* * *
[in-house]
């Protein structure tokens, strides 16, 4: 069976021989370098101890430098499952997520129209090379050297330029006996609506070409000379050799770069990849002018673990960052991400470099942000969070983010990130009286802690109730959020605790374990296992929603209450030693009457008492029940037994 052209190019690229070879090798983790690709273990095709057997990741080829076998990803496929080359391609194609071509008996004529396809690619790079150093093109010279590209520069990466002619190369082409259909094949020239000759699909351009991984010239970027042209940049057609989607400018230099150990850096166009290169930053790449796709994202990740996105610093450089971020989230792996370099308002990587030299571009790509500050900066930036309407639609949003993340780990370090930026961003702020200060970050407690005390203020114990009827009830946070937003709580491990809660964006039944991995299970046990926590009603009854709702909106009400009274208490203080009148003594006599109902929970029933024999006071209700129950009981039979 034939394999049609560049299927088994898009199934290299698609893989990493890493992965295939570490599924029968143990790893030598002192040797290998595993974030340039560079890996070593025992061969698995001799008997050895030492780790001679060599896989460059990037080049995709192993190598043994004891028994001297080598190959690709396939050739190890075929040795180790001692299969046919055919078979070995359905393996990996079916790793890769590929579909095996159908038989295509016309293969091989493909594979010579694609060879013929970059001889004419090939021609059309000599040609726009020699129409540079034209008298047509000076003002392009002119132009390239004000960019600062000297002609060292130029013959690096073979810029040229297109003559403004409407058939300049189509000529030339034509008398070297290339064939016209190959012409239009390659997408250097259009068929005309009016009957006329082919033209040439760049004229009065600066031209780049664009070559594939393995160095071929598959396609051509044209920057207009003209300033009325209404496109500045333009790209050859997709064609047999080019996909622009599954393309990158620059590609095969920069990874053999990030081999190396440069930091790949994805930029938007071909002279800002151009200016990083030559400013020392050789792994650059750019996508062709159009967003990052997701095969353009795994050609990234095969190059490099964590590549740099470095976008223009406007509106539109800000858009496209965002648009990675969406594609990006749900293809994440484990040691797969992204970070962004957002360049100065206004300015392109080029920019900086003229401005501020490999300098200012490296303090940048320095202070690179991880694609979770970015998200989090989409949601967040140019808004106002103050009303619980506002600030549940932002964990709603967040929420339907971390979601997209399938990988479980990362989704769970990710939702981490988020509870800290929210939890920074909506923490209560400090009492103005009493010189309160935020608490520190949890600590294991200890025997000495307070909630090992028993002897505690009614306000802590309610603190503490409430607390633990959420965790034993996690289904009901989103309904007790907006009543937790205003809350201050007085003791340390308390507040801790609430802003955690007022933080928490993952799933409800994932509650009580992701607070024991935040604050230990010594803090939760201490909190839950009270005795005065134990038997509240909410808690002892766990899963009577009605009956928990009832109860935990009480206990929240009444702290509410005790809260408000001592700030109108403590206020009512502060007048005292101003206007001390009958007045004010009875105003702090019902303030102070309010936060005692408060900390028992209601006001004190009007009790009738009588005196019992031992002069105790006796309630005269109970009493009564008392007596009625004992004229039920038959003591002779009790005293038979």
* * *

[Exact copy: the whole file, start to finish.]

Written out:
[in-house]
């Protein structure tokens, strides 16, 4: 069976021989370098101890430098499952997520129209090379050297330029006996609506070409000379050799770069990849002018673990960052991400470099942000969070983010990130009286802690109730959020605790374990296992929603209450030693009457008492029940037994 052209190019690229070879090798983790690709273990095709057997990741080829076998990803496929080359391609194609071509008996004529396809690619790079150093093109010279590209520069990466002619190369082409259909094949020239000759699909351009991984010239970027042209940049057609989607400018230099150990850096166009290169930053790449796709994202990740996105610093450089971020989230792996370099308002990587030299571009790509500050900066930036309407639609949003993340780990370090930026961003702020200060970050407690005390203020114990009827009830946070937003709580491990809660964006039944991995299970046990926590009603009854709702909106009400009274208490203080009148003594006599109902929970029933024999006071209700129950009981039979 034939394999049609560049299927088994898009199934290299698609893989990493890493992965295939570490599924029968143990790893030598002192040797290998595993974030340039560079890996070593025992061969698995001799008997050895030492780790001679060599896989460059990037080049995709192993190598043994004891028994001297080598190959690709396939050739190890075929040795180790001692299969046919055919078979070995359905393996990996079916790793890769590929579909095996159908038989295509016309293969091989493909594979010579694609060879013929970059001889004419090939021609059309000599040609726009020699129409540079034209008298047509000076003002392009002119132009390239004000960019600062000297002609060292130029013959690096073979810029040229297109003559403004409407058939300049189509000529030339034509008398070297290339064939016209190959012409239009390659997408250097259009068929005309009016009957006329082919033209040439760049004229009065600066031209780049664009070559594939393995160095071929598959396609051509044209920057207009003209300033009325209404496109500045333009790209050859997709064609047999080019996909622009599954393309990158620059590609095969920069990874053999990030081999190396440069930091790949994805930029938007071909002279800002151009200016990083030559400013020392050789792994650059750019996508062709159009967003990052997701095969353009795994050609990234095969190059490099964590590549740099470095976008223009406007509106539109800000858009496209965002648009990675969406594609990006749900293809994440484990040691797969992204970070962004957002360049100065206004300015392109080029920019900086003229401005501020490999300098200012490296303090940048320095202070690179991880694609979770970015998200989090989409949601967040140019808004106002103050009303619980506002600030549940932002964990709603967040929420339907971390979601997209399938990988479980990362989704769970990710939702981490988020509870800290929210939890920074909506923490209560400090009492103005009493010189309160935020608490520190949890600590294991200890025997000495307070909630090992028993002897505690009614306000802590309610603190503490409430607390633990959420965790034993996690289904009901989103309904007790907006009543937790205003809350201050007085003791340390308390507040801790609430802003955690007022933080928490993952799933409800994932509650009580992701607070024991935040604050230990010594803090939760201490909190839950009270005795005065134990038997509240909410808690002892766990899963009577009605009956928990009832109860935990009480206990929240009444702290509410005790809260408000001592700030109108403590206020009512502060007048005292101003206007001390009958007045004010009875105003702090019902303030102070309010936060005692408060900390028992209601006001004190009007009790009738009588005196019992031992002069105790006796309630005269109970009493009564008392007596009625004992004229039920038959003591002779009790005293038979």